Learning by peer mentoring
Ø Sharing my knowledge, my experience, my skills with my co-trainees
Ø Contributing my own way at the educational process
Ø I take on roles and I put them through successfully
Subject: Meat in our diet and in our lives
Materials: drawing with parts of the beef, questionnaires, list of the parts of meat and ways of cooking.
Participants: Everybody exchanges knowledge and experience based on Panayiotis’ presentation.
Questionnaire – Conversation shafts
· Which are the characteristics of pork meat?
· What are its differences when comparing beef and lamb?
· Which is considered to be better for eating?
· Which part of the meat is suggested for soup, which for stew, etc?
· In which way meat accompanies our habits?
· What is its symbolism? Why?
· What kind of meat is preferred at instances related to religion?
· Which are the reasons for several religious prohibitions related to the consumption of meat?
· What symbolizes pork meat for Muslims and what beef for Buddhists?
· Modern life style and consumption of meat: Vegetarians and substitutes. Dioxins-related illnesses.
· The animal’s diet and its aftermath on the product destined to the market.
· The Mediterranean Diet .
· Where could somebody learn to cut meat properly? Authentication / Certification.
Peer mentoring constitutes a pleasant and creative way of sharing and appropriating knowledge. Panayiotis, as a butcher, is thoroughly aware of the parts of the meat and the suggested ways of cooking. Mrs. Soula as well knows the parts of meat very well, since, before her retirement, she was keeping a butcher shop with her husband. They both presented us the parts of meat and ways of cooking them, using the peer mentoring method.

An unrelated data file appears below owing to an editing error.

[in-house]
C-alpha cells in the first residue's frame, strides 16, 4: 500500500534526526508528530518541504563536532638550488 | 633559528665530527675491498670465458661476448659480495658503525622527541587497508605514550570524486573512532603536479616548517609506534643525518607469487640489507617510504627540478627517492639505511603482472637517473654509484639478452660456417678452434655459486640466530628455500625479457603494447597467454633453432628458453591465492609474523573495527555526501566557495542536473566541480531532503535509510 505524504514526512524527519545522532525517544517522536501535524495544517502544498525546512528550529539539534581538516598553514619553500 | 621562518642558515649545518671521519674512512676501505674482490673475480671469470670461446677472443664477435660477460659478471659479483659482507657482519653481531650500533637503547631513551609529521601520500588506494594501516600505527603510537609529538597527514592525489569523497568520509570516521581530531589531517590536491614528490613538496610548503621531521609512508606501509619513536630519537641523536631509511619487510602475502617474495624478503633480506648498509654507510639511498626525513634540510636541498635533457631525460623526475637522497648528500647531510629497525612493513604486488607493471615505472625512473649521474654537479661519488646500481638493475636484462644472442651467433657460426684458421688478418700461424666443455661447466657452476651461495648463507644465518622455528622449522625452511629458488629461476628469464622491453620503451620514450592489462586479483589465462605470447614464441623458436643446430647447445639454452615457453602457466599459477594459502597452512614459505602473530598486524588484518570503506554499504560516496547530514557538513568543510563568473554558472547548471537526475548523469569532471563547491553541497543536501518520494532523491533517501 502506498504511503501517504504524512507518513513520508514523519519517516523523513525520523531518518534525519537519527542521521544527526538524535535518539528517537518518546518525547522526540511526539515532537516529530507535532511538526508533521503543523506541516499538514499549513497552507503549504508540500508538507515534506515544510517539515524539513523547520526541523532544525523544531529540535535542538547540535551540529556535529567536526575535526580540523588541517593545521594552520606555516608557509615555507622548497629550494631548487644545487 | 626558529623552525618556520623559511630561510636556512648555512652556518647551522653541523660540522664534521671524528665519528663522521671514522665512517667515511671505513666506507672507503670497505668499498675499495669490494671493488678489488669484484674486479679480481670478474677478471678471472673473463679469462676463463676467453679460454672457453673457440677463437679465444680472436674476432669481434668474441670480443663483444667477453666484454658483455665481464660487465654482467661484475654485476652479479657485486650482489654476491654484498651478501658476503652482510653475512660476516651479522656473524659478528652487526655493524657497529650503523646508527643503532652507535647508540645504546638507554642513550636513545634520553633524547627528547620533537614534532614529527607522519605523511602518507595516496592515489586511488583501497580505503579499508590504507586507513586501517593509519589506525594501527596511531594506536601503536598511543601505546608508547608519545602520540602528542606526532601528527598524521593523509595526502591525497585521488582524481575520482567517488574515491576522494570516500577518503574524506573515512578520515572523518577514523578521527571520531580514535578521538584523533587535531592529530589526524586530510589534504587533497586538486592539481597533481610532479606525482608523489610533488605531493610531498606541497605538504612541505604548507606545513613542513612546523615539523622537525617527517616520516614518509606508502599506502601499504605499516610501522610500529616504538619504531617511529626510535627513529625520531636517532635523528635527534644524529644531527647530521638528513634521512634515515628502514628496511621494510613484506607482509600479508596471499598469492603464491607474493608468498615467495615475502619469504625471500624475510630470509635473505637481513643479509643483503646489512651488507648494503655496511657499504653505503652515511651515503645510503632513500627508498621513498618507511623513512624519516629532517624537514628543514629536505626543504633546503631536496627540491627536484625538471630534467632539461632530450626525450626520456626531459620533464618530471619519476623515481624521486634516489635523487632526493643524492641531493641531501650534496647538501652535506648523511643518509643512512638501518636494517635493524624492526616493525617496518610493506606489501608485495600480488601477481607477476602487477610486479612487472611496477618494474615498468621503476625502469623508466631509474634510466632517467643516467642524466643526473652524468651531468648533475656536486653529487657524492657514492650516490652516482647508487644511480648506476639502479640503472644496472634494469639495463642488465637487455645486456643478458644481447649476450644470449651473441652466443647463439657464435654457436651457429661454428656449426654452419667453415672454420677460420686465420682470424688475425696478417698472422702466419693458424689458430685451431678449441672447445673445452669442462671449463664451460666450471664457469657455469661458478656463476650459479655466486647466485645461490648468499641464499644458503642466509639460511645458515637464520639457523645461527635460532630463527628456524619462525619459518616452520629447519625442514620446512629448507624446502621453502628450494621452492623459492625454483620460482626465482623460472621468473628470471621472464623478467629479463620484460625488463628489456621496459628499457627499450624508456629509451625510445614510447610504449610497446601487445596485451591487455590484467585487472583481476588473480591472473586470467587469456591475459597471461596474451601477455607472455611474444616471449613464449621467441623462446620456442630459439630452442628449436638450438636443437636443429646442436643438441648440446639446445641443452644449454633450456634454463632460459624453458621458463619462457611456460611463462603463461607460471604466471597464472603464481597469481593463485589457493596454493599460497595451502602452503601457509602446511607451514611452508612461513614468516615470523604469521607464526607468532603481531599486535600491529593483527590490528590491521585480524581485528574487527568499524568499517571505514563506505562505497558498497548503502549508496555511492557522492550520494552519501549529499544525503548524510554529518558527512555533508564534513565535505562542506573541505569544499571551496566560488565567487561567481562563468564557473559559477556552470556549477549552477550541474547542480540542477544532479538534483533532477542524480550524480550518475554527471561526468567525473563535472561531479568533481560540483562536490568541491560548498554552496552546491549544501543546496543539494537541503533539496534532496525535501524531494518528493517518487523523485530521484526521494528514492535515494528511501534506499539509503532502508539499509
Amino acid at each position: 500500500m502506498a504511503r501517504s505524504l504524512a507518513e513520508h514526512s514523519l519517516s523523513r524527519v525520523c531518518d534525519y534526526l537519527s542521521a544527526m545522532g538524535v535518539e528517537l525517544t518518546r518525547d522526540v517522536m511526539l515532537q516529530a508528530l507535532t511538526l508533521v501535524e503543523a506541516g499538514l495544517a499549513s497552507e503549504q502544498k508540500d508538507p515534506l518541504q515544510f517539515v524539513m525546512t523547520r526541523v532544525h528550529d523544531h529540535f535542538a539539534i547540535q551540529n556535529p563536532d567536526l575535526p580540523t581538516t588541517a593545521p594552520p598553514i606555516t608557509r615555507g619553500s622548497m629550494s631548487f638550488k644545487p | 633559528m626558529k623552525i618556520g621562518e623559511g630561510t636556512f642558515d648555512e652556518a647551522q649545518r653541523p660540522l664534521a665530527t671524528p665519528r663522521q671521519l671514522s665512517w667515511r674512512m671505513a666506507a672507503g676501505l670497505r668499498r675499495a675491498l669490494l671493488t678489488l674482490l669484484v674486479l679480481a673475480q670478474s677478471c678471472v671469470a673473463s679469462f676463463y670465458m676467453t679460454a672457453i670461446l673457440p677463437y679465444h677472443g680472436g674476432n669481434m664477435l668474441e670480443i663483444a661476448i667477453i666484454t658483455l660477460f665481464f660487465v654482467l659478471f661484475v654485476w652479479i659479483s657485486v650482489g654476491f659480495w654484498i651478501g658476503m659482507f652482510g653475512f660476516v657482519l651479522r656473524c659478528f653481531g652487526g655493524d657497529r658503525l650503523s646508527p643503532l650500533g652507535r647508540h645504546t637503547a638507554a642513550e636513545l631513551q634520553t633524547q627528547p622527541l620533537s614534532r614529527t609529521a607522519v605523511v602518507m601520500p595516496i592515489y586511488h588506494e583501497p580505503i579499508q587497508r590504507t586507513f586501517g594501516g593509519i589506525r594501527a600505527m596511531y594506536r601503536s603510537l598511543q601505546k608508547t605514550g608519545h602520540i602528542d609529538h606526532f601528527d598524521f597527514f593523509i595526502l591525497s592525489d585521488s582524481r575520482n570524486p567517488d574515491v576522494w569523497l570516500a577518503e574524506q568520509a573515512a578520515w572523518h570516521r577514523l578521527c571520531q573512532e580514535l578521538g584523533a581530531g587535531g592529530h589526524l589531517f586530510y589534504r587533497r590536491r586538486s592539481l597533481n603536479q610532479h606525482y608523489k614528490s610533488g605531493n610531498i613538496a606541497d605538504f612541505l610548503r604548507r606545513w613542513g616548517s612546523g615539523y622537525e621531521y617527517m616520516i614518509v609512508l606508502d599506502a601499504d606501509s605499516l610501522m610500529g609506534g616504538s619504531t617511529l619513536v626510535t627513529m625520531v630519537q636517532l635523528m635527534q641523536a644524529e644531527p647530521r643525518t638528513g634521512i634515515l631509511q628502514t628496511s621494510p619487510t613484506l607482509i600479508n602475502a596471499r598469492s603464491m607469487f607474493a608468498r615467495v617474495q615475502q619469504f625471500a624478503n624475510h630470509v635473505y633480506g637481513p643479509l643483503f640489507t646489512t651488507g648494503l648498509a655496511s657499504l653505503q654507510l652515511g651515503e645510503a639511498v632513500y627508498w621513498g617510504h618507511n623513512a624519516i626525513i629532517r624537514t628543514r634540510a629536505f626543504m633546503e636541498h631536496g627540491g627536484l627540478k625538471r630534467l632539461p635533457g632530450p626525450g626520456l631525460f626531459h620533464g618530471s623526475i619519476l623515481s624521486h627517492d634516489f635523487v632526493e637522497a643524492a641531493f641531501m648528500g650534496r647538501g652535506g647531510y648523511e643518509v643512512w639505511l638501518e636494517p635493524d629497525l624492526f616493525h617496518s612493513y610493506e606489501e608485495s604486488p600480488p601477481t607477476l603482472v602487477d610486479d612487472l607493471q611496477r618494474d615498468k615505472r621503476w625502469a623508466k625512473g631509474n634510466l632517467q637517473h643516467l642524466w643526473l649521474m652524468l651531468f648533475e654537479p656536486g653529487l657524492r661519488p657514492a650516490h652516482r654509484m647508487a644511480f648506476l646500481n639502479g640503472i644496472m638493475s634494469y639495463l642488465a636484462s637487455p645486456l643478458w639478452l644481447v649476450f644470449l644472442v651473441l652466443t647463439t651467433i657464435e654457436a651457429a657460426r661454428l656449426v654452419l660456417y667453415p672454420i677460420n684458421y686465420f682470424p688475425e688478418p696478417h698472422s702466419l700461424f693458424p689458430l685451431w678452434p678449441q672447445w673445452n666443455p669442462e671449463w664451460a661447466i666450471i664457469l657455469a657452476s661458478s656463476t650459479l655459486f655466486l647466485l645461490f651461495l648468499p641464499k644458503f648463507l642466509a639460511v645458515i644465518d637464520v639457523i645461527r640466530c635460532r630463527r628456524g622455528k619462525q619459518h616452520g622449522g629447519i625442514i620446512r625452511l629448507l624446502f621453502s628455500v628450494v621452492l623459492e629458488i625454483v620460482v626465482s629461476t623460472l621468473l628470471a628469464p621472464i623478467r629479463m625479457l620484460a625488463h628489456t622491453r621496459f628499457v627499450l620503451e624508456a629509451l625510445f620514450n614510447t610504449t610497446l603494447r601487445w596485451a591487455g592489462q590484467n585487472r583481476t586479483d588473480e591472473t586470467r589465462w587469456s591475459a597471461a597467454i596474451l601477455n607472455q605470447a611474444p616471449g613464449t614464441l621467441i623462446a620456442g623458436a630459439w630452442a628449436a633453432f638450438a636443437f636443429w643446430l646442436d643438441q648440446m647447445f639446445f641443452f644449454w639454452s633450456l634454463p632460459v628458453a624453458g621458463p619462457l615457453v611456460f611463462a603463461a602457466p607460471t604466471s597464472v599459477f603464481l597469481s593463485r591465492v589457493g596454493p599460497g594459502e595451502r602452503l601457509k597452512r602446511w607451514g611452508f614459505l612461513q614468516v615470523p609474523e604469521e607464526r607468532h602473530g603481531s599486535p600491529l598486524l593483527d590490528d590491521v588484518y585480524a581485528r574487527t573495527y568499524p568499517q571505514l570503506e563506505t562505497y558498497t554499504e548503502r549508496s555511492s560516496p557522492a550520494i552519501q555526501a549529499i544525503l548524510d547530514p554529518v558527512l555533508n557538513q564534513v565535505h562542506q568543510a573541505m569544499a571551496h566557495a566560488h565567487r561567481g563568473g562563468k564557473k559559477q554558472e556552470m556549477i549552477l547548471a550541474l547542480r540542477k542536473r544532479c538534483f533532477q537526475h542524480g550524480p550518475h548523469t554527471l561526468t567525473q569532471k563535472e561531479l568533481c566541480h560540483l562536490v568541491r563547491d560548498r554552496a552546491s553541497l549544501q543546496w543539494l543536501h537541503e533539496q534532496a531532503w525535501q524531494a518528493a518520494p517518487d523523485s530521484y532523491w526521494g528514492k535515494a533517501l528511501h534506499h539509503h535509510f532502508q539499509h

We have learnt which parts are best for yiouvetsi (typical greek recipe) and which are for stew. We have learnt to distinguish and choose the right meat, according to our appetite and to what can we afford.
For instance, Panayiotis explained that the filet is the best part of meat, because it comes from a part of the animal which is not used for vital functions, so it doesn’t contain fibers or fat. We have been informed that it is preferred to be eaten ‘medium’ and that it is a particularly favorite choice of the ksenoi (foreigner visitors). Nevertheless, the one “who knows” prefers the cheeks or the oxtail for a good and nutritious yiouvetsi. The trainees showed a vivid interest, while their instructors were even more enthusiastic, deciding to choose from then on the meat they are buying.
The discussion that came on was about quality and about distinguishing fresh from stale and domestic from imported meat, which something the trainees showed active interest for. Unfortunately, it’s not easy to tell, but a quite secure indication is how hard or tender the meat is. Domestic meat is usually harder, because the animals are in free range, in contrast to the way that animals in farms are fed. At this point we have also been informed that farm animals are being tortured, not having the possibility to move, in order to gather more fat by not losing weight.
Going on with our discussion, we talked about authentication /certification, ending up though to the conclusion that experience is what establishes you in each profession.
Summing up, we have concluded that meat is a vital element not only of people’s diet but of its culture as well. It is related to religious ceremonies and accompanies significant passing rituals. In this context Mrs. Soula has explained how kiskets is made, using all parts of the animal and Antonetta has shared with us her experience from a ramazan celebration.
This has turned out to be a very pleasant and educative experience for all, so we have all committed ourselves to repeat it.